Central Banking in the Philippines: Chronology of Events


    1900 Act No. 52 was passed by the First Philippine Commission placing all banks under the Bureau of Treasury. The Insular Treasurer was authorized to supervise and examine banks and banking activities.

    February 1929 The Bureau of Banking under the Department of Finance took over the task of banking supervision.

    1939 A bill establishing a central bank was drafted by Secretary of Finance Manuel Roxas and approved by the Philippine Legislature. However, the bill was returned by the US government, without action, to the Commonwealth Government.

    1946 A joint Philippine-American Finance Commission was created to study the Philippine currency and banking system. The Commission recommended the reform of the monetary system, the formation of a central bank and the regulation of money and credit. The charter of the Central Bank of Guatemala was chosen as the model of the proposed central bank charter.

    August 1947 A Central Bank Council was formed to review the Commission’s report and prepare the necessary legislation for implementation.

    February 1948 President Manuel Roxas submitted to Congress a bill “Establishing the Central Bank of the Philippines, defining its powers in the administration of the monetary and banking system, amending pertinent provisions of the Administrative Code with respect to the currency and the Bureau of Banking, and for other purposes.

    15 June 1948 The bill was signed into law as Republic Act No. 265 (The Central Bank Act) by President Elpidio Quirino.

    3 January 1949 The Central Bank of the Philippines (CBP) was inaugurated and formally opened with Hon. Miguel Cuaderno, Sr. as the first governor. The broad policy objectives contained in RA No. 265 guided the CBP in the implementation of its duties and responsibilities, particularly in relation to the promotion of economic development in addition to the maintenance of internal and external monetary stability.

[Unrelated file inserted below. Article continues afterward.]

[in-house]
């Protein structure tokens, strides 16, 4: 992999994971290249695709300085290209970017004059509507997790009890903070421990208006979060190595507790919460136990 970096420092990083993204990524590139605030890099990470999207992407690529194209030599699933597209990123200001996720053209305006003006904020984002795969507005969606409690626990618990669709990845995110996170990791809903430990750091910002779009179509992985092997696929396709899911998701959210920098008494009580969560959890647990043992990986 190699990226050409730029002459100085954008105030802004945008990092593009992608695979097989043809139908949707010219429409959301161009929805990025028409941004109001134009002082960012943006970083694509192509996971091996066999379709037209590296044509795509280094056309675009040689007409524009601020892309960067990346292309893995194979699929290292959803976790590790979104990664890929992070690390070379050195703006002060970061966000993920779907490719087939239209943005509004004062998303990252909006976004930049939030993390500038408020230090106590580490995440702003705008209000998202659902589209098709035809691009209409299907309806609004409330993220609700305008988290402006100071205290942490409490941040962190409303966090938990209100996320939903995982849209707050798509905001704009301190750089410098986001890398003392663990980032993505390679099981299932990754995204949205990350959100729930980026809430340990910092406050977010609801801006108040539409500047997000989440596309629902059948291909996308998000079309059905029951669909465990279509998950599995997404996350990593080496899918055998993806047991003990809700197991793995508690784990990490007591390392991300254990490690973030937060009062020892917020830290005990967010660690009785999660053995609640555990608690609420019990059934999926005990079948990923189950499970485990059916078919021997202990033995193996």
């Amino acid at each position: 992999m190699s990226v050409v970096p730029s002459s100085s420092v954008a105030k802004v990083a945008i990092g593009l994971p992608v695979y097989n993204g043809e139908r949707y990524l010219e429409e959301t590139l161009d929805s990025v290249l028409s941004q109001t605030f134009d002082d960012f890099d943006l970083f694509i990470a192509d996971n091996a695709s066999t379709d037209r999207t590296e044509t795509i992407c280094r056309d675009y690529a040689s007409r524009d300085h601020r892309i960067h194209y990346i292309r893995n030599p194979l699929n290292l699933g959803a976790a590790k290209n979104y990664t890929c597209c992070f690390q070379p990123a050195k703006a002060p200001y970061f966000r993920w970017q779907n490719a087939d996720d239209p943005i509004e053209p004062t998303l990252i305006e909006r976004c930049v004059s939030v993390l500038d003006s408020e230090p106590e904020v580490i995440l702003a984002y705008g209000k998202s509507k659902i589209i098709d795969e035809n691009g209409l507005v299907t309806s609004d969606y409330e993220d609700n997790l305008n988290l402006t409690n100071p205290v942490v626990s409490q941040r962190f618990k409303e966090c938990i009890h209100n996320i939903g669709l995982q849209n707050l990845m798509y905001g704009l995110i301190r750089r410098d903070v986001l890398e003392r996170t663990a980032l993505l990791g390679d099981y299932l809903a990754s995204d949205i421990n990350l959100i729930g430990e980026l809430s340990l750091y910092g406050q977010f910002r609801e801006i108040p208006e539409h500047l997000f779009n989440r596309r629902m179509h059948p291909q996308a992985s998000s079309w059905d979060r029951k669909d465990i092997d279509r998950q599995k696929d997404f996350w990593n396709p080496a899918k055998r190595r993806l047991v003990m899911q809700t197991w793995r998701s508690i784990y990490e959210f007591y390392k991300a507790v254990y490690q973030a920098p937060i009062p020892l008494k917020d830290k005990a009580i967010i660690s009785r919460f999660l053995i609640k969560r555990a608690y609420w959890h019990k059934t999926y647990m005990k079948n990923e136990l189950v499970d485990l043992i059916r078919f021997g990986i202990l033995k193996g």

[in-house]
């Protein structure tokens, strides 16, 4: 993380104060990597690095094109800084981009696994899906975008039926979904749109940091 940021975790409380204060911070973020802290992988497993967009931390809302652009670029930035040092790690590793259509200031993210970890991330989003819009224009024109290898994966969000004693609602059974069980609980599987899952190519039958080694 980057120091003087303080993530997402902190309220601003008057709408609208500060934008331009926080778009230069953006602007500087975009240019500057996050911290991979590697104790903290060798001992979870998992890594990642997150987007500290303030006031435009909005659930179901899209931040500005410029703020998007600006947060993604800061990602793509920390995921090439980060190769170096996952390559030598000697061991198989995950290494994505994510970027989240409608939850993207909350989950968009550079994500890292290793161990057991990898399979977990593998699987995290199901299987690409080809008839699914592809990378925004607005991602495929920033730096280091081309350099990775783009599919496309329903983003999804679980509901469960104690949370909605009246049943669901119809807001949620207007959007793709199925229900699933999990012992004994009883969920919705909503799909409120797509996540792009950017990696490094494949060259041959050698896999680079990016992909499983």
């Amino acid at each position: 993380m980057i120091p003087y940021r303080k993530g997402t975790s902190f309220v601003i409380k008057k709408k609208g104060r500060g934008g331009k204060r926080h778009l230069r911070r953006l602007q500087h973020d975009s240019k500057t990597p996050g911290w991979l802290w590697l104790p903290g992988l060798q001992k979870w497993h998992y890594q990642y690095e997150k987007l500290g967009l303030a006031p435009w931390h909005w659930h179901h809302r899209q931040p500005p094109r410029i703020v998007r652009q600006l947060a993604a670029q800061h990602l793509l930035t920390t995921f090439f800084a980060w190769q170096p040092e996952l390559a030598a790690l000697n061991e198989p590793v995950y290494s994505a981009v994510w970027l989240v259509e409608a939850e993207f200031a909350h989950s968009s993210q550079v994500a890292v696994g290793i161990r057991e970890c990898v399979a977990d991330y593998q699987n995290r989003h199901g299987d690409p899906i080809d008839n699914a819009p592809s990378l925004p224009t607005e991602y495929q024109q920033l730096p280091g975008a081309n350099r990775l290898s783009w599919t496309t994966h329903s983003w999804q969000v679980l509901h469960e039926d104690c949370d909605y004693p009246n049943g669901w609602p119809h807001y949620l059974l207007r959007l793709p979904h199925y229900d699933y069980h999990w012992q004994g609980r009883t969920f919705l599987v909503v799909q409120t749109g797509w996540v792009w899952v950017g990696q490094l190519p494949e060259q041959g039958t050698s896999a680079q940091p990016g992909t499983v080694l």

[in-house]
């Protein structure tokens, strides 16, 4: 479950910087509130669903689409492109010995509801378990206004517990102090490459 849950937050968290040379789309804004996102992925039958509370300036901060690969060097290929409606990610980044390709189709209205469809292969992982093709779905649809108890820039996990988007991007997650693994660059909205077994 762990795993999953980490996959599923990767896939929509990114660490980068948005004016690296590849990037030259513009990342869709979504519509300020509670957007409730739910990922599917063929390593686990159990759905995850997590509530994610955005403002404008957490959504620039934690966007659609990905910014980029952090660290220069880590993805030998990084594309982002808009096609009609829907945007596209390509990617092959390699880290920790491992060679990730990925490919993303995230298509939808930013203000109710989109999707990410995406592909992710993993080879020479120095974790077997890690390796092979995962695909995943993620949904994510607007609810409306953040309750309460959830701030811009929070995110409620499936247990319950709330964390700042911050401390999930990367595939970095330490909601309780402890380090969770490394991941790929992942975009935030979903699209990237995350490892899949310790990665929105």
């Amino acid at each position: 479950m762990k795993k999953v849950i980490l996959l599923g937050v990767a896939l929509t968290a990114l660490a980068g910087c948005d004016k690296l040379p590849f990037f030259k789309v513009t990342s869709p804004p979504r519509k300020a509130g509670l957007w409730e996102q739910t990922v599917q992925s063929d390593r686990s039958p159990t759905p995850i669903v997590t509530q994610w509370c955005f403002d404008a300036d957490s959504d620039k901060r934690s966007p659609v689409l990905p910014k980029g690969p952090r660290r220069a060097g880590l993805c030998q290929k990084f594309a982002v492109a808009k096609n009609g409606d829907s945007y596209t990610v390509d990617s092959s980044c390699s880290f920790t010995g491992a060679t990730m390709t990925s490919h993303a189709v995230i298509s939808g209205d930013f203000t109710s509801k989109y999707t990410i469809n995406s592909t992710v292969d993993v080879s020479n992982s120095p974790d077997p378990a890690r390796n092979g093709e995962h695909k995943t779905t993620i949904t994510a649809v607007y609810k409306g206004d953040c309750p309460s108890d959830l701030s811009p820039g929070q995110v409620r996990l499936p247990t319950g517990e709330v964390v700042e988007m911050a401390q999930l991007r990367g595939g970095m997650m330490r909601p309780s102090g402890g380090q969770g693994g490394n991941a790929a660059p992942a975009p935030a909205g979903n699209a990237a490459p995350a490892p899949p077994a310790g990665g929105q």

November 1972 RA No. 265 was amended by Presidential Decree No. 72 to make the CBP more responsive to changing economic conditions. PD No. 72 emphasized the maintenance of domestic and international monetary stability as the primary objective of the CBP.

    Moreover, the CBP’s authority was expanded to include not only the supervision of the banking system but also the regulation of the entire financial system.

    January 1981 Further amendments were made with the issuance of PD No. 1771 to improve and strengthen the financial system, among which was the increase in the capitalization of the CBP from P10 million to P10 billion.

    1986 Executive Order No. 16 amended the Monetary Board membership to promote greater harmony and coordination of government monetary and fiscal policies.

    3 July 1993 Republic Act No. 7653 was passed establishing the Bangko Sentral ng Pilipinas (BSP), replacing CBP as the country’s central monetary authority.

    As prescribed by the New Central Bank Act,the main functions of the BSP are: LIQUIDITY MANAGEMENT – The BSP formulates and implements monetary policy aimed at influencing money supply consistent with its primary objective to maintain price stability. CURRENCY ISSUE- The BSP has the exclusive power to issue the national currency. All notes and coins issued by the BSP are fully guaranteed by the Government and are considered legal tender for all private and public debts; LENDER OF LAST RESORT- The BSP extends discounts, loans and advances to banking institutions for liquidity purposes; FINANCIAL SUPERVISION

    – The BSP supervises banks and exercises regulatory powers over non-bank institutions performing quasi-banking functions; MANAGEMENT OF FOREIGN CURRENCY RESERVES – The BSP seeks to maintain sufficient international reserves to meet any foreseeable net demands for foreign currencies in order to preserve the international stability and convertibility of the Philippine peso; DETERMINATION OF EXCHANGE RATE POLICY – The BSP determines the exchange rate policy of the Philippines. It currently adheres to a market-oriented foreign exchange rate policy such that its role is principally to ensure orderly conditions in the market; and finally the BSP functions as the banker, financial advisor and official depository of the Government, its political subdivisions and instrumentalities and GOCCs.

    14 February 2019 Republic Act No. 11211 was passed amending RA No. 7653. The charter amendments bolster the capability of the BSP to safeguard price stability and financial system stability.